The CMS’ long-awaited fix to repay hospitals for what the Supreme Court in 2022 determined to be years of underpayments in the 340B drug discount program is garnering a mixed reaction from hospital groups.
The remedy proposed by regulators Friday would have Medicare send $9 billion in lump-sum payments to more than 1,600 hospitals that participate in 340B. To pay for the proposal, which needs to be budget-neutral, the CMS would cut payments to all hospitals for non-drug items and services by 0.5% over the next 16 years.
Hospitals and purchasing associations said the rule is an important step towards rectifying the 340B underpayments, but criticized the CMS for the lack of additional interest payments and proposed rate decreases that some called a clawback in disguise.
The 340B dilemma
The 340B drug discount program requires pharmaceutical companies to give discounts on outpatient drugs for providers serving low-income communities. The discounts, which can range from 25% to 50% of the cost of the drugs, can be a big financial aid to those providers.
In a 2018 payment rule, the Trump administration lowered Medicare payments for prescription drugs in the program by roughly 30%. The lower payments were in place until 2022, when the the Supreme Court ruled in June that year that CMS didn’t have authority to lower 340B reimbursement because regulators didn’t survey hospitals about their drug acquisition costs.
The ruling left the CMS in the hole for roughly $10.5 billion in underpayments. Regulators estimate affected 340B providers have already received $1.5 billion of that tranche through the higher default payment rate that was put in place after the 340B payment policy was vacated.
As a result, the CMS is on the hook for $9 billion in restitution. Regulators said this type of payment is required by law to be budget-neutral, meaning Medicare needs to decrease reimbursement for other services and products so annual expenditures remain unchanged.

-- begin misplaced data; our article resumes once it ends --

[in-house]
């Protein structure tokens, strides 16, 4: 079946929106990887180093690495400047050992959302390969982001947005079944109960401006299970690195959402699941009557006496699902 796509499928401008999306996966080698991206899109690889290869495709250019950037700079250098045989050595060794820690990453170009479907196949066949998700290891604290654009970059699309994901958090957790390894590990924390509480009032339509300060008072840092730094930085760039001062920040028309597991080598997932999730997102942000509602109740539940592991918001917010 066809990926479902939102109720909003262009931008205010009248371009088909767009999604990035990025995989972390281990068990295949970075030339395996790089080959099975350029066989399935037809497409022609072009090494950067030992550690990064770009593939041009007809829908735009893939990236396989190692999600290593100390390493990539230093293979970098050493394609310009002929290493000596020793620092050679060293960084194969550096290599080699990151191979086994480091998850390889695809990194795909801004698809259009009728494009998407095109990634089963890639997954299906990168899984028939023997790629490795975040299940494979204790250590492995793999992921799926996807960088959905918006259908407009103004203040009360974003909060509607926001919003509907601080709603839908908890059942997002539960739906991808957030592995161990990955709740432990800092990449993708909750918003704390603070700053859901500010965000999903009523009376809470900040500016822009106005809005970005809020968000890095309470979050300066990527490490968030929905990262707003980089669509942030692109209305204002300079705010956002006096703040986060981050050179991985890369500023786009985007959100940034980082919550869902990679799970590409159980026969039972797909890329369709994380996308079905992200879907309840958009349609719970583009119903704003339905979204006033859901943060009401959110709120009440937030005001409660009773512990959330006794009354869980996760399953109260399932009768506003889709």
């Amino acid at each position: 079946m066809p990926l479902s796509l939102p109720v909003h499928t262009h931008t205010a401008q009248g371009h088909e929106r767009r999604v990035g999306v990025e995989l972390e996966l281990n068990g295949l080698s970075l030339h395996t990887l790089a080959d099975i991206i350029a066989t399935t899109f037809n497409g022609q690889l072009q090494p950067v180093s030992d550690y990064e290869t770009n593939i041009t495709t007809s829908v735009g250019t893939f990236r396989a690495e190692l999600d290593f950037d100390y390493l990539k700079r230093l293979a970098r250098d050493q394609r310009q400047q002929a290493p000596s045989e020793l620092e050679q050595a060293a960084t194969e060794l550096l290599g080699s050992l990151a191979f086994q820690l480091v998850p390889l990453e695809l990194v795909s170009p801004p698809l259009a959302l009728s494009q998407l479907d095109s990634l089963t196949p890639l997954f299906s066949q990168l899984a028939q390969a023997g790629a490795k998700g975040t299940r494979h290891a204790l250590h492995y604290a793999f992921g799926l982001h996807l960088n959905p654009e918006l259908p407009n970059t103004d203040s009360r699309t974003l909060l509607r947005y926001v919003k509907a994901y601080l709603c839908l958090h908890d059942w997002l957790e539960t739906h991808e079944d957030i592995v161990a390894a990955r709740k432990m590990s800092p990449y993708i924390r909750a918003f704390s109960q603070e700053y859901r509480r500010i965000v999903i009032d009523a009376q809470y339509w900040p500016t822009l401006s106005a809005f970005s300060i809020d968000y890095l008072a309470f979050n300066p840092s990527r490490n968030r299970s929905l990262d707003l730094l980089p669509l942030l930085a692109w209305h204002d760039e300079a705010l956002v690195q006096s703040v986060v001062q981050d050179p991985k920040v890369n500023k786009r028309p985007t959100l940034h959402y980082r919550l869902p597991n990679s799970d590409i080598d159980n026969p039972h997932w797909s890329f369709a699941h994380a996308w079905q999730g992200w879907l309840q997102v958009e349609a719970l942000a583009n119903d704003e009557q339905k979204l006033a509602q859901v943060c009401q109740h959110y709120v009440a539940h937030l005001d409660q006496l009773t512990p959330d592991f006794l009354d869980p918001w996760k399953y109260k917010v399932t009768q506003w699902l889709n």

Under the new proposal, regulators plan to calculate how much hospitals should have been reimbursed for 340B drugs, subtract how much they were actually reimbursed and then pay the remaining balance in a one-time payment.
“We believe this approach comes as close to providing 340B covered entities with make-whole relief as CMS can reasonably accomplish, without the massive burden that would be associated with manually reprocessing all claims,” the rule says.
The agency also plans to reduce outpatient payment rates by 0.5% from 2025 through 2041 to solve the budget-neutrality issue. Affected 340B hospitals will not be allowed to bill beneficiaries for coinsurance on remedy payments, since the CMS is covering those costs, regulators said.
340B Health, which represents hospitals in the program, said it appreciates the proposed rule, but urged the CMS to reconsider the rate decreases for non-drug items, arguing they “represent a financial penalty for many hospitals.”
Similarly, Bruce Siegel, the CEO of safety-net hospital group America’s Essential Hospitals, said in a statement that AEH is “disappointed” the payments include no interest and are budget neutral.
Other groups took a stronger stance against the rate decrease.
"Notwithstanding their efforts to protect hospitals through a lengthy transition, we remain concerned that the proposal to claw back 5 years of payments sets a dangerous precedent. It runs counter to the law and violates the finality and predictability principles that are foundational to the Medicare outpatient prospective payment system,” said Chip Kahn, CEO of the Federation of American Hospitals.
Premier, a group purchasing organization for providers, said it looks forward to “fleshing out ambiguity that exists in statutory language” regarding whether the remedies have to be implemented in a budget-neutral way.
The 340B program, which was established in 1992 to lower drug prices for safety-net providers, has been at the center of recent legal and regulatory controversy. Pharmaceutical companies say the program doesn’t require hospitals to account for their savings or ensure they’re reinvested in patient care, a complaint shared by some lawmakers.
Some drugmakers have stopped giving the 340B discounts to providers that use community and specialty pharmacies, despite HHS lawsuits.
Comments on the CMS proposed rule are open until Sept. 5.